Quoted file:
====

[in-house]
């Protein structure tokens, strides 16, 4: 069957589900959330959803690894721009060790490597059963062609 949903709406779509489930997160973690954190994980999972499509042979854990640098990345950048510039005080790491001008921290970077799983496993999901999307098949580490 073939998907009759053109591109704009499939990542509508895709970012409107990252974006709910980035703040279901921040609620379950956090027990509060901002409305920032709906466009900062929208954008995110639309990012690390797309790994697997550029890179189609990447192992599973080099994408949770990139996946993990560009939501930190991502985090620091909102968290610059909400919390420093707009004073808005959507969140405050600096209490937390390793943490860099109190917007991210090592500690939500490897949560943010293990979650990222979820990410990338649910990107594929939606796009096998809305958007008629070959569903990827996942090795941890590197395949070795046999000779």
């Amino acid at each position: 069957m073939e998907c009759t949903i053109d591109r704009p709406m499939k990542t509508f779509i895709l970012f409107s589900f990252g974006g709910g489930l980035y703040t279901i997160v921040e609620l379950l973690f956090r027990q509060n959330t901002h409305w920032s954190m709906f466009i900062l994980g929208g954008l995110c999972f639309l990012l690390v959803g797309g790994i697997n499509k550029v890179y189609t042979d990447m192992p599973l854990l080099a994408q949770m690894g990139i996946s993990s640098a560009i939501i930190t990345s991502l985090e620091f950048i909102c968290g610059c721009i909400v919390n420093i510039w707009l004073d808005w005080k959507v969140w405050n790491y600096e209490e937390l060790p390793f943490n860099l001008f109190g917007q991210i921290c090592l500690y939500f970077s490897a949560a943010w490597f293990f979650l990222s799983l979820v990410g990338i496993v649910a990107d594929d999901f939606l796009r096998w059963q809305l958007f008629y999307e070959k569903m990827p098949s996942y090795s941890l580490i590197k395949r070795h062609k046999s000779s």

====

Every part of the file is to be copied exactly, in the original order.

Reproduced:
[in-house]
């Protein structure tokens, strides 16, 4: 069957589900959330959803690894721009060790490597059963062609 949903709406779509489930997160973690954190994980999972499509042979854990640098990345950048510039005080790491001008921290970077799983496993999901999307098949580490 073939998907009759053109591109704009499939990542509508895709970012409107990252974006709910980035703040279901921040609620379950956090027990509060901002409305920032709906466009900062929208954008995110639309990012690390797309790994697997550029890179189609990447192992599973080099994408949770990139996946993990560009939501930190991502985090620091909102968290610059909400919390420093707009004073808005959507969140405050600096209490937390390793943490860099109190917007991210090592500690939500490897949560943010293990979650990222979820990410990338649910990107594929939606796009096998809305958007008629070959569903990827996942090795941890590197395949070795046999000779």
């Amino acid at each position: 069957m073939e998907c009759t949903i053109d591109r704009p709406m499939k990542t509508f779509i895709l970012f409107s589900f990252g974006g709910g489930l980035y703040t279901i997160v921040e609620l379950l973690f956090r027990q509060n959330t901002h409305w920032s954190m709906f466009i900062l994980g929208g954008l995110c999972f639309l990012l690390v959803g797309g790994i697997n499509k550029v890179y189609t042979d990447m192992p599973l854990l080099a994408q949770m690894g990139i996946s993990s640098a560009i939501i930190t990345s991502l985090e620091f950048i909102c968290g610059c721009i909400v919390n420093i510039w707009l004073d808005w005080k959507v969140w405050n790491y600096e209490e937390l060790p390793f943490n860099l001008f109190g917007q991210i921290c090592l500690y939500f970077s490897a949560a943010w490597f293990f979650l990222s799983l979820v990410g990338i496993v649910a990107d594929d999901f939606l796009r096998w059963q809305l958007f008629y999307e070959k569903m990827p098949s996942y090795s941890l580490i590197k395949r070795h062609k046999s000779s």